IHP Detox Tea not COVID-19 cure, NAFDAC clarifies
National Agency for Food and Drug Administration and Control (NAFDAC), yesterday, debunked claim of efficacy of IHP Detox Tea for the cure of COVID-19 patients, purportedly made by the Chief Executive Officer of Bioresources Development and Conservative Programme (BDCP), Prof. Maurice Iwu, in a national daily.
NAFDAC’s Director General, Prof. Mojisola Adeyeye, in a media statement signed by the agency’s Resident Media Consultant, Sayo Akintola, in Abuja, stated: “Only NAFDAC has the mandate to make any pronouncement on the quality, safety and efficacy of all regulated products that show satisfactory scientific evidence.”
The organisation deplored the media reports ostensibly circulated at the instance of the promoters of IHP Detox Tea, which claimed that the herbal medicine was the only product approved by the agency for treatment of the virus.
In a letter to Prof. Iwu, by the regulatory body, the NAFDAC DG reminded him that her organisation remains the only statutory body vested with powers to make such pronouncement after a clinical trial of a drug.
“Therefore, it is worrisome that such unguided statement is made without the stated fact that no product can be approved by NAFDAC without satisfactory clinical evidence,” she said.
Adeyeye explained that three herbal formulations were approved for clinical trials during the pandemic.
She said while two studies have commenced, including the IHP Detox Tea, the third is yet to start.
According to her, the IHP Detox Tea clinical trial at the College of Medicine, University of Lagos (CMUL)/Lagos University Teaching Hospital (LUTH) and Nnamdi Azikiwe University Teaching Hospital (NAUTH), approved for Iwu’s company, was only a pilot study (that is still ongoing), with a small sample size that “is inadequate to make pronouncement on safety and efficacy of the product.”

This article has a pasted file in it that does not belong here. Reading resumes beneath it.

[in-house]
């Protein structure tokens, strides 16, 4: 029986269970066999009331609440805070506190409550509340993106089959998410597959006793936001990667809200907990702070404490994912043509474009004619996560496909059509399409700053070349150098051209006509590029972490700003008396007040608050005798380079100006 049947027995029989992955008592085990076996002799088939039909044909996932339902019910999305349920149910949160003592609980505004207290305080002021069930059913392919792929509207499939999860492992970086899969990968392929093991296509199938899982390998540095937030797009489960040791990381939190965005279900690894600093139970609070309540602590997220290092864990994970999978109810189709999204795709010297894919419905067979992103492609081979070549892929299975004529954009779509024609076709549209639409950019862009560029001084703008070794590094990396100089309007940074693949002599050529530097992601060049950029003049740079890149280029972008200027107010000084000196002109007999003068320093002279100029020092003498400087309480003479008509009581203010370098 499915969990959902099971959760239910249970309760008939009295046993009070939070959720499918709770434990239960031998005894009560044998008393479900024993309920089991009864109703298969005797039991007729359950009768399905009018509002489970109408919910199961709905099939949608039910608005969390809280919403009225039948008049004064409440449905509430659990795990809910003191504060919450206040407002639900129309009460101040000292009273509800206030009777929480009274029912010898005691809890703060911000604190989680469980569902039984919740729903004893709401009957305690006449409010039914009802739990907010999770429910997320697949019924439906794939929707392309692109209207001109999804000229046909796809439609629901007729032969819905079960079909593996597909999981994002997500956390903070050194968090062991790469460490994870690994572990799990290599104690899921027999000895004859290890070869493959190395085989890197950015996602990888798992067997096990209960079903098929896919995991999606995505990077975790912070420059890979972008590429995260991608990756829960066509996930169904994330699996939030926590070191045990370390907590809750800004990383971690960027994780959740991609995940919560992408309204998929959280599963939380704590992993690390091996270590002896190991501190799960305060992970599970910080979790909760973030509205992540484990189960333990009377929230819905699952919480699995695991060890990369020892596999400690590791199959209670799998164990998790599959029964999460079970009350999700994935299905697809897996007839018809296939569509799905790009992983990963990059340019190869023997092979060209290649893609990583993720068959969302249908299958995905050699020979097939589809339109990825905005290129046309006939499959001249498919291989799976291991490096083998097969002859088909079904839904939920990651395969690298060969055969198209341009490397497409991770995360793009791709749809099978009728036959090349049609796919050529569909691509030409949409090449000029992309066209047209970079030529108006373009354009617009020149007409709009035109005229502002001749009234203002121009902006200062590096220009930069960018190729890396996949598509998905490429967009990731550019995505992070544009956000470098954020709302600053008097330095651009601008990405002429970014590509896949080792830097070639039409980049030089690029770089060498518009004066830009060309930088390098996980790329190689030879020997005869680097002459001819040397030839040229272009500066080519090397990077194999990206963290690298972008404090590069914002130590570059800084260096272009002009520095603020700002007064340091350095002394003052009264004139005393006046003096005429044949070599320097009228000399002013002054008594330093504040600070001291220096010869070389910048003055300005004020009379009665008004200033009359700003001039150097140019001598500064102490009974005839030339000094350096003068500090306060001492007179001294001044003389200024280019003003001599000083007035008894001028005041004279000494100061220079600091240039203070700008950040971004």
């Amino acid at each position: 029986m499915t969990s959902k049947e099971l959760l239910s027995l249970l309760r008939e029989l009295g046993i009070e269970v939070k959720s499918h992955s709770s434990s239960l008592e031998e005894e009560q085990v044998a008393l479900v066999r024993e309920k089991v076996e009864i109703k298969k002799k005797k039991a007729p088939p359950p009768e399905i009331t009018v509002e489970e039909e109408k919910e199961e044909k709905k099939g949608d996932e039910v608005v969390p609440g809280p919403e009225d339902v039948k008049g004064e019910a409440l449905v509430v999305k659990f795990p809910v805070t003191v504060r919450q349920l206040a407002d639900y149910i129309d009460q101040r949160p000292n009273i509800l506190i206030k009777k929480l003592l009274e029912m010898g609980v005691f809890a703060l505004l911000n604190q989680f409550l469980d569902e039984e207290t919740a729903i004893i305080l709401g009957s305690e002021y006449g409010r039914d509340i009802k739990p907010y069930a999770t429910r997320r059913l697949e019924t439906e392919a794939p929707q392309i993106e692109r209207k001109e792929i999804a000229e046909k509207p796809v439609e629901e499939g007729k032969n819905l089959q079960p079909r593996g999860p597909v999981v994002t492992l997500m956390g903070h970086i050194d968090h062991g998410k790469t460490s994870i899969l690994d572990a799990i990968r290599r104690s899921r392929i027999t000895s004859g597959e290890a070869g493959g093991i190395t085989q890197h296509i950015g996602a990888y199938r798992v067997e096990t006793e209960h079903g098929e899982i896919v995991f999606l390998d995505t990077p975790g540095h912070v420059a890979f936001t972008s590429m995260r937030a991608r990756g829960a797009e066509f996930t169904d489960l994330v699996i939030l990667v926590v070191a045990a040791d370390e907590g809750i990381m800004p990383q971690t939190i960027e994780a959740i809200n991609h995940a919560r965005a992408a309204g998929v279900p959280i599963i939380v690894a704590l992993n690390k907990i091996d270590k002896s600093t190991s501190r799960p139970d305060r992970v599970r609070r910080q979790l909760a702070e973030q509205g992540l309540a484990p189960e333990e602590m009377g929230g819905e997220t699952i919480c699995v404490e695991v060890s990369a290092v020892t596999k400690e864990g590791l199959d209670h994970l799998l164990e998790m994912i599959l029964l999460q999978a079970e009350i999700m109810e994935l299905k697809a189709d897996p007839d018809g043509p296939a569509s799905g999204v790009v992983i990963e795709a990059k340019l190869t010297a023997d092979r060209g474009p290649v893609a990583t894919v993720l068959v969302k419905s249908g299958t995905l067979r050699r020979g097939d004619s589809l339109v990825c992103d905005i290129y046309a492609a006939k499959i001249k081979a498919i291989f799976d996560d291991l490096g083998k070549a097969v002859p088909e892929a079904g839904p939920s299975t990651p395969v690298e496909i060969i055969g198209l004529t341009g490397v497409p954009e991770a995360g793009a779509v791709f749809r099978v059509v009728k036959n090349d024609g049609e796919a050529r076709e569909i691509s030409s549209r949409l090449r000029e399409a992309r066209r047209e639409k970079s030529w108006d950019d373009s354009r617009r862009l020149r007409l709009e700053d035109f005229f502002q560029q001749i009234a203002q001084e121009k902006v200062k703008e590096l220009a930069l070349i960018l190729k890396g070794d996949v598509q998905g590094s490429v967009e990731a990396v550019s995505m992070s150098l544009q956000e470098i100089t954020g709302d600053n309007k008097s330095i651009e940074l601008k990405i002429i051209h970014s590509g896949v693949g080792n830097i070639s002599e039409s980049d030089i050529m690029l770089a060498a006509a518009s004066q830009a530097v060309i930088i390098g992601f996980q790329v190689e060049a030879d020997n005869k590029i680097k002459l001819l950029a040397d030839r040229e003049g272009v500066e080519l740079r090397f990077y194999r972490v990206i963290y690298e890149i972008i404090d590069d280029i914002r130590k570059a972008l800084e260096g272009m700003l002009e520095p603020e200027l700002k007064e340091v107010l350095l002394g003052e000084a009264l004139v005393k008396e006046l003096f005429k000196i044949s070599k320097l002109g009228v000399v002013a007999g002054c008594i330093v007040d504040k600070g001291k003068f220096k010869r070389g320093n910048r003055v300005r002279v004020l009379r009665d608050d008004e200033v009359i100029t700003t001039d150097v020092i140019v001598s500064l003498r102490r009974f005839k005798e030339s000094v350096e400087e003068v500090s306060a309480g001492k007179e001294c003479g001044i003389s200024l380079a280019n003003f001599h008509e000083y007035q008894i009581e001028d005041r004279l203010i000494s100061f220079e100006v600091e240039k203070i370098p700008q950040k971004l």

She insisted that only a NAFDAC-approved Phase 3 Clinical Trial with enough sample size could be used to make such efficacy claim, after regulatory approval of the study outcomes.
Adeyeye regretted that the World Health Organisation (WHO) team and other well-meaning individuals in the research space have found the claim misleading against the background that her agency is saddled with the responsibility to provide oversight and deter such inaccurate information on regulated products in the country.
She disclosed that preparatory to the WHO team’s visit to Nigeria for the study, NAFDAC officials on inspection of the clinical trial site of IHP Detox Tea had found some lapses.
“We discovered some 17 lapses during our inspection visit. We passed the lapses to them as compliance directive to address, the NAFDAC boss clarified, adding that the company was yet to respond to the noticeable slips before going public with its efficacy claim.